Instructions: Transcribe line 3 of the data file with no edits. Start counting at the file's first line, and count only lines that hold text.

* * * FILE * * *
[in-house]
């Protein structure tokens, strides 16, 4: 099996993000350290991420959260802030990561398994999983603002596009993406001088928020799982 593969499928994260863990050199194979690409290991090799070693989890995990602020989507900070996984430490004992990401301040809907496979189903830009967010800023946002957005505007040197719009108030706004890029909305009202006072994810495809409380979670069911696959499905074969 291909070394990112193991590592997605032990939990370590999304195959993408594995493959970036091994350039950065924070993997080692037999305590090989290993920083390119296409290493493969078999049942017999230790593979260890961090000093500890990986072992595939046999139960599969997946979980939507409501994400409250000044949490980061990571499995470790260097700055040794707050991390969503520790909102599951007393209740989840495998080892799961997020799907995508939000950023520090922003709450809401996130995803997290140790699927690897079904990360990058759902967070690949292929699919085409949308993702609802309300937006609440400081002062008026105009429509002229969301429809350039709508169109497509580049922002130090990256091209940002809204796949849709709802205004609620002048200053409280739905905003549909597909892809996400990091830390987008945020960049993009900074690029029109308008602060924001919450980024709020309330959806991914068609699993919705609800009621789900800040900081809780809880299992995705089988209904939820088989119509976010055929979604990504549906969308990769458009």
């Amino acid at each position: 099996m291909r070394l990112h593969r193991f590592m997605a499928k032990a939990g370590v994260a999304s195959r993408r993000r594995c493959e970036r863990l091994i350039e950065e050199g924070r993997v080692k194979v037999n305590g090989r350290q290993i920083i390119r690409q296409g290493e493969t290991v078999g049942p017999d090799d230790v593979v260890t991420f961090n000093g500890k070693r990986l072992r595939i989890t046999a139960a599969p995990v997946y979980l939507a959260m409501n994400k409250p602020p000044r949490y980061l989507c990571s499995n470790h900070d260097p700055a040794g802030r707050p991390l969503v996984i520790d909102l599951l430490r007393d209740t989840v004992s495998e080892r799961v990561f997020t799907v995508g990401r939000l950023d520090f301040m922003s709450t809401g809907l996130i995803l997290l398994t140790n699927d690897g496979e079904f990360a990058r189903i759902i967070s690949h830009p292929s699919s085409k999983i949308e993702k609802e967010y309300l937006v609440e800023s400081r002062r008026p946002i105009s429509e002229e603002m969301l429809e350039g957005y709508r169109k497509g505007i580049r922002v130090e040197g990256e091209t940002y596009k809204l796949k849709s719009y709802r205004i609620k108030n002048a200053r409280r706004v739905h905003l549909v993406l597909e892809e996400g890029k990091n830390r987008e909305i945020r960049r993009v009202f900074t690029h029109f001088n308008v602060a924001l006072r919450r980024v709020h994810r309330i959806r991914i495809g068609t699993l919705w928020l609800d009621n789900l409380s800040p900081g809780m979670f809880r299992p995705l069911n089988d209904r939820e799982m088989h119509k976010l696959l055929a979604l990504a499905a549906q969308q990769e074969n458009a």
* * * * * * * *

């Amino acid at each position: 099996m291909r070394l990112h593969r193991f590592m997605a499928k032990a939990g370590v994260a999304s195959r993408r993000r594995c493959e970036r863990l091994i350039e950065e050199g924070r993997v080692k194979v037999n305590g090989r350290q290993i920083i390119r690409q296409g290493e493969t290991v078999g049942p017999d090799d230790v593979v260890t991420f961090n000093g500890k070693r990986l072992r595939i989890t046999a139960a599969p995990v997946y979980l939507a959260m409501n994400k409250p602020p000044r949490y980061l989507c990571s499995n470790h900070d260097p700055a040794g802030r707050p991390l969503v996984i520790d909102l599951l430490r007393d209740t989840v004992s495998e080892r799961v990561f997020t799907v995508g990401r939000l950023d520090f301040m922003s709450t809401g809907l996130i995803l997290l398994t140790n699927d690897g496979e079904f990360a990058r189903i759902i967070s690949h830009p292929s699919s085409k999983i949308e993702k609802e967010y309300l937006v609440e800023s400081r002062r008026p946002i105009s429509e002229e603002m969301l429809e350039g957005y709508r169109k497509g505007i580049r922002v130090e040197g990256e091209t940002y596009k809204l796949k849709s719009y709802r205004i609620k108030n002048a200053r409280r706004v739905h905003l549909v993406l597909e892809e996400g890029k990091n830390r987008e909305i945020r960049r993009v009202f900074t690029h029109f001088n308008v602060a924001l006072r919450r980024v709020h994810r309330i959806r991914i495809g068609t699993l919705w928020l609800d009621n789900l409380s800040p900081g809780m979670f809880r299992p995705l069911n089988d209904r939820e799982m088989h119509k976010l696959l055929a979604l990504a499905a549906q969308q990769e074969n458009a």